Test Scoring writing sample
Hard to see from this scan, but it's actually somewhat darker than the Ticonderoga, but perhaps less sharp

Test Scoring Close-up, showing texture
Somewhat blurry close-up attempt to show the texture I'm referring to.

They do wear down a little faster than at least some HB pencils--they're more akin to 2B grade, I'd say--but aren't unreasonably fast-wearing. And I've had zero issues with lead breakage. Most importantly, I just plain love the way they feel on the page. They require very little pressure, and they are very smooth, yet...chewy. Chocolatey. I don't know quite how to put it. It's not the almost chalky smoothness of, say, a California Republic Palomino HB, but something slightly more substantial. It almost reminds me of the silky-yet-springy feel some mechanical pencil leads have, to my mind. Others have stated they found the lead scratchy, which makes me question my sanity...but what else is new? Another point in their favor: the leads have been perfectly centered in all I've sharpened so far--poorly centered leads being a serious pet peeve of mine. And the pencils sharpen easily and cleanly. I believe the wood is either cedar or basswood. They don't have a strong aroma.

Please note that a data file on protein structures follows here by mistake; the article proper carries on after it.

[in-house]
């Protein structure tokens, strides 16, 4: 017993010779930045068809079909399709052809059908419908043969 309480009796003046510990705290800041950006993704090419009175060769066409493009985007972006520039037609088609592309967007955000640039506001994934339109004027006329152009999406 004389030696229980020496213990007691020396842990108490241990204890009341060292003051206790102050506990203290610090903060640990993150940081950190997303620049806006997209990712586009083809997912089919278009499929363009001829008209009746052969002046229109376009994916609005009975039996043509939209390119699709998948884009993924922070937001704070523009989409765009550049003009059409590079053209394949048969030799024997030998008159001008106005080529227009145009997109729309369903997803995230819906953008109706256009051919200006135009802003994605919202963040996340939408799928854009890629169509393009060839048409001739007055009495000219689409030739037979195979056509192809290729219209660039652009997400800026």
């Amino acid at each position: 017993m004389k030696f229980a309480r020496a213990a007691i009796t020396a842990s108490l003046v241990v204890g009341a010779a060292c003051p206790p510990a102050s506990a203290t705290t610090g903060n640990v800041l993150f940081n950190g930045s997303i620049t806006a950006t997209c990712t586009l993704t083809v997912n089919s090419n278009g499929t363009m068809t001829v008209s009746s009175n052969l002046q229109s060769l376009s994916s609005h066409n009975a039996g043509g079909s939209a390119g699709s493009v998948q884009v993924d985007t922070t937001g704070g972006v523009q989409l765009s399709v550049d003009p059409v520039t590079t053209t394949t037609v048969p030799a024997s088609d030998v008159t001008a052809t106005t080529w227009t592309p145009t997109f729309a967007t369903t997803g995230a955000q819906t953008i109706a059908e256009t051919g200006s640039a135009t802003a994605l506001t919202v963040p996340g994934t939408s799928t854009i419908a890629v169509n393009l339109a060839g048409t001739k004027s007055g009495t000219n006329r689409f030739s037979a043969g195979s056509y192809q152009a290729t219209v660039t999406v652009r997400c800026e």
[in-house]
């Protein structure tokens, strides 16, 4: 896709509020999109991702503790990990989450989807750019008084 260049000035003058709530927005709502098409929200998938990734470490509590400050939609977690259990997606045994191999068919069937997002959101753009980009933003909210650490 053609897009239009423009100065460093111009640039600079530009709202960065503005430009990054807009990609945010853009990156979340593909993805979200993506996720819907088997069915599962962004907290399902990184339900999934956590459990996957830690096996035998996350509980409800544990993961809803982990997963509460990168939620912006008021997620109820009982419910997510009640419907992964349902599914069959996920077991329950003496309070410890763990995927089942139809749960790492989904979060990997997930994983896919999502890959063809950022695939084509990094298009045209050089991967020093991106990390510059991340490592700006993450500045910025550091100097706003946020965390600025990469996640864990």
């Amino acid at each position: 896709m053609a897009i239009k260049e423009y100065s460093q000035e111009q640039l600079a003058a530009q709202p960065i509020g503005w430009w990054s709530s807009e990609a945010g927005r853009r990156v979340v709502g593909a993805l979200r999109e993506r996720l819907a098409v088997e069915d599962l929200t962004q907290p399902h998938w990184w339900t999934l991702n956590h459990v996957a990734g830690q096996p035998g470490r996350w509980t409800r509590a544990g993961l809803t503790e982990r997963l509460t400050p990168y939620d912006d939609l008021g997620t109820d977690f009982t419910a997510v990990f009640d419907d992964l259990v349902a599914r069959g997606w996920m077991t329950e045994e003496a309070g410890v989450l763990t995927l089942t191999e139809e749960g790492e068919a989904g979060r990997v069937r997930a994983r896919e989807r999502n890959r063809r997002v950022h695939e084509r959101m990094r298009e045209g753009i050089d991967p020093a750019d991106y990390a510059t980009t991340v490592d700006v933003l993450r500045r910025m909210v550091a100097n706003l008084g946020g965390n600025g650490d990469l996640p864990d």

Aside from the slight texture to the writing they produce, their other potential downside is the pointiness of the corners. Unlike vintage pencils, most pencils these days are actually semi-hexagonal rather than straight hexagonal: the corners are softly rounded off. Musgrave doesn't do this. These corners are straight cut. They aren't sharp, but they're definitely more cornered than your average modern pencil shape. This looks classy and makes them reassuringly grippy at first, but during long writing stints, you start to notice the edges, and not necessarily in a comfortable way. On the bright side, they will build up your writing callouses and help you feel like a serious old-school writer, if this is your dream.